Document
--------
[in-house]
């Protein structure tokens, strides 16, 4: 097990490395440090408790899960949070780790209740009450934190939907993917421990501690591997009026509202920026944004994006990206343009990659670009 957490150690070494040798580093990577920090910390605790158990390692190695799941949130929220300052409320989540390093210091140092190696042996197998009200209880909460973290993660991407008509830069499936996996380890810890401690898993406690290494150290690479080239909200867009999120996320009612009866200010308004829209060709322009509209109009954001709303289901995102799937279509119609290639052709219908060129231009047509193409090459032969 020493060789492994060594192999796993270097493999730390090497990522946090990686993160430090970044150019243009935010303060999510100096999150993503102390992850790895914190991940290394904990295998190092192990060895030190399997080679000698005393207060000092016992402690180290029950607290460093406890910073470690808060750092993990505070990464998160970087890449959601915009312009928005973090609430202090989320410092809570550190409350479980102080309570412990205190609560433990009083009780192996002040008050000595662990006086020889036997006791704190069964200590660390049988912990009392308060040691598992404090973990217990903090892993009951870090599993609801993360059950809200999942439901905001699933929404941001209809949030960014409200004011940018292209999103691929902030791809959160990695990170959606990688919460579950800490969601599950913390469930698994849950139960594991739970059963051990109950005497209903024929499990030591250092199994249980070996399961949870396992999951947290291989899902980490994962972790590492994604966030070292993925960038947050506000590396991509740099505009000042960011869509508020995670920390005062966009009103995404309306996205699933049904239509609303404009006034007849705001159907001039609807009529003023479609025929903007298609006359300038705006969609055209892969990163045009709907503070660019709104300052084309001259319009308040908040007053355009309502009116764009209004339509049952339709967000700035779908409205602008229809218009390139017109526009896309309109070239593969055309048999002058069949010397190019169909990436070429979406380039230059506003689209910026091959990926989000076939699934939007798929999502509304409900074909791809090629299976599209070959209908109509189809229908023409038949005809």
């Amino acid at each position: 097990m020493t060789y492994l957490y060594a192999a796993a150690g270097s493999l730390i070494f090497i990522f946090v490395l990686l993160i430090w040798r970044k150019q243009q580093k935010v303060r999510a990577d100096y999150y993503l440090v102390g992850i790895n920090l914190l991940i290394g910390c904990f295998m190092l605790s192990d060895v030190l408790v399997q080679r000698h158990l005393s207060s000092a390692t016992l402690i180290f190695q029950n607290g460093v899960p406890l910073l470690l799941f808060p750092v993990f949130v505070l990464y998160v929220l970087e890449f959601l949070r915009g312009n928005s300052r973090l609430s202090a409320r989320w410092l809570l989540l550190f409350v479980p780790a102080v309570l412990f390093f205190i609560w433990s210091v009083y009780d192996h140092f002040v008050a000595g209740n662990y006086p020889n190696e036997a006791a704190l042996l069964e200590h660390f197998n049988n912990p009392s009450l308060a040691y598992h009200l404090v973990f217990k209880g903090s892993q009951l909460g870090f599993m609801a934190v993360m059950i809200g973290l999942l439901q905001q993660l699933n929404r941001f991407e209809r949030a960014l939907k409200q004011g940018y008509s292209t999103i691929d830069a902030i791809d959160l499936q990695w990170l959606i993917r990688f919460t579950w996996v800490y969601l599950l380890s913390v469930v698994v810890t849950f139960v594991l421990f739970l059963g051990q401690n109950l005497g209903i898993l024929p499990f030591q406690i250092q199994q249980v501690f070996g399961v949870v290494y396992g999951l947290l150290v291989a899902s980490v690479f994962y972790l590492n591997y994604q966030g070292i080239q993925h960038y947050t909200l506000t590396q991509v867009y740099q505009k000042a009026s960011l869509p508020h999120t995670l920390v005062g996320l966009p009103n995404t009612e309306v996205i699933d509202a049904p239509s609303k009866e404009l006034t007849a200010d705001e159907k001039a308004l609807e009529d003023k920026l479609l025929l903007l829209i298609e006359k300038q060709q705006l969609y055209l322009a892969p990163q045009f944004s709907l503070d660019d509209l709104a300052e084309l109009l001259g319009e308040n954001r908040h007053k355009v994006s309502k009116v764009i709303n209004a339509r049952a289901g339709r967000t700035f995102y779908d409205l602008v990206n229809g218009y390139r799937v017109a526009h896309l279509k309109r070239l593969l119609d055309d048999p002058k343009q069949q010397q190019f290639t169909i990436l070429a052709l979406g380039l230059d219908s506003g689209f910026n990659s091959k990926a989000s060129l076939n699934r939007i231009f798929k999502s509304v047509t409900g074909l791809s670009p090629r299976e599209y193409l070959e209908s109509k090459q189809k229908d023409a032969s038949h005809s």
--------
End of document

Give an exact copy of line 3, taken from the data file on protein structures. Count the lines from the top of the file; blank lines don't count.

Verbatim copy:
């Amino acid at each position: 097990m020493t060789y492994l957490y060594a192999a796993a150690g270097s493999l730390i070494f090497i990522f946090v490395l990686l993160i430090w040798r970044k150019q243009q580093k935010v303060r999510a990577d100096y999150y993503l440090v102390g992850i790895n920090l914190l991940i290394g910390c904990f295998m190092l605790s192990d060895v030190l408790v399997q080679r000698h158990l005393s207060s000092a390692t016992l402690i180290f190695q029950n607290g460093v899960p406890l910073l470690l799941f808060p750092v993990f949130v505070l990464y998160v929220l970087e890449f959601l949070r915009g312009n928005s300052r973090l609430s202090a409320r989320w410092l809570l989540l550190f409350v479980p780790a102080v309570l412990f390093f205190i609560w433990s210091v009083y009780d192996h140092f002040v008050a000595g209740n662990y006086p020889n190696e036997a006791a704190l042996l069964e200590h660390f197998n049988n912990p009392s009450l308060a040691y598992h009200l404090v973990f217990k209880g903090s892993q009951l909460g870090f599993m609801a934190v993360m059950i809200g973290l999942l439901q905001q993660l699933n929404r941001f991407e209809r949030a960014l939907k409200q004011g940018y008509s292209t999103i691929d830069a902030i791809d959160l499936q990695w990170l959606i993917r990688f919460t579950w996996v800490y969601l599950l380890s913390v469930v698994v810890t849950f139960v594991l421990f739970l059963g051990q401690n109950l005497g209903i898993l024929p499990f030591q406690i250092q199994q249980v501690f070996g399961v949870v290494y396992g999951l947290l150290v291989a899902s980490v690479f994962y972790l590492n591997y994604q966030g070292i080239q993925h960038y947050t909200l506000t590396q991509v867009y740099q505009k000042a009026s960011l869509p508020h999120t995670l920390v005062g996320l966009p009103n995404t009612e309306v996205i699933d509202a049904p239509s609303k009866e404009l006034t007849a200010d705001e159907k001039a308004l609807e009529d003023k920026l479609l025929l903007l829209i298609e006359k300038q060709q705006l969609y055209l322009a892969p990163q045009f944004s709907l503070d660019d509209l709104a300052e084309l109009l001259g319009e308040n954001r908040h007053k355009v994006s309502k009116v764009i709303n209004a339509r049952a289901g339709r967000t700035f995102y779908d409205l602008v990206n229809g218009y390139r799937v017109a526009h896309l279509k309109r070239l593969l119609d055309d048999p002058k343009q069949q010397q190019f290639t169909i990436l070429a052709l979406g380039l230059d219908s506003g689209f910026n990659s091959k990926a989000s060129l076939n699934r939007i231009f798929k999502s509304v047509t409900g074909l791809s670009p090629r299976e599209y193409l070959e209908s109509k090459q189809k229908d023409a032969s038949h005809s």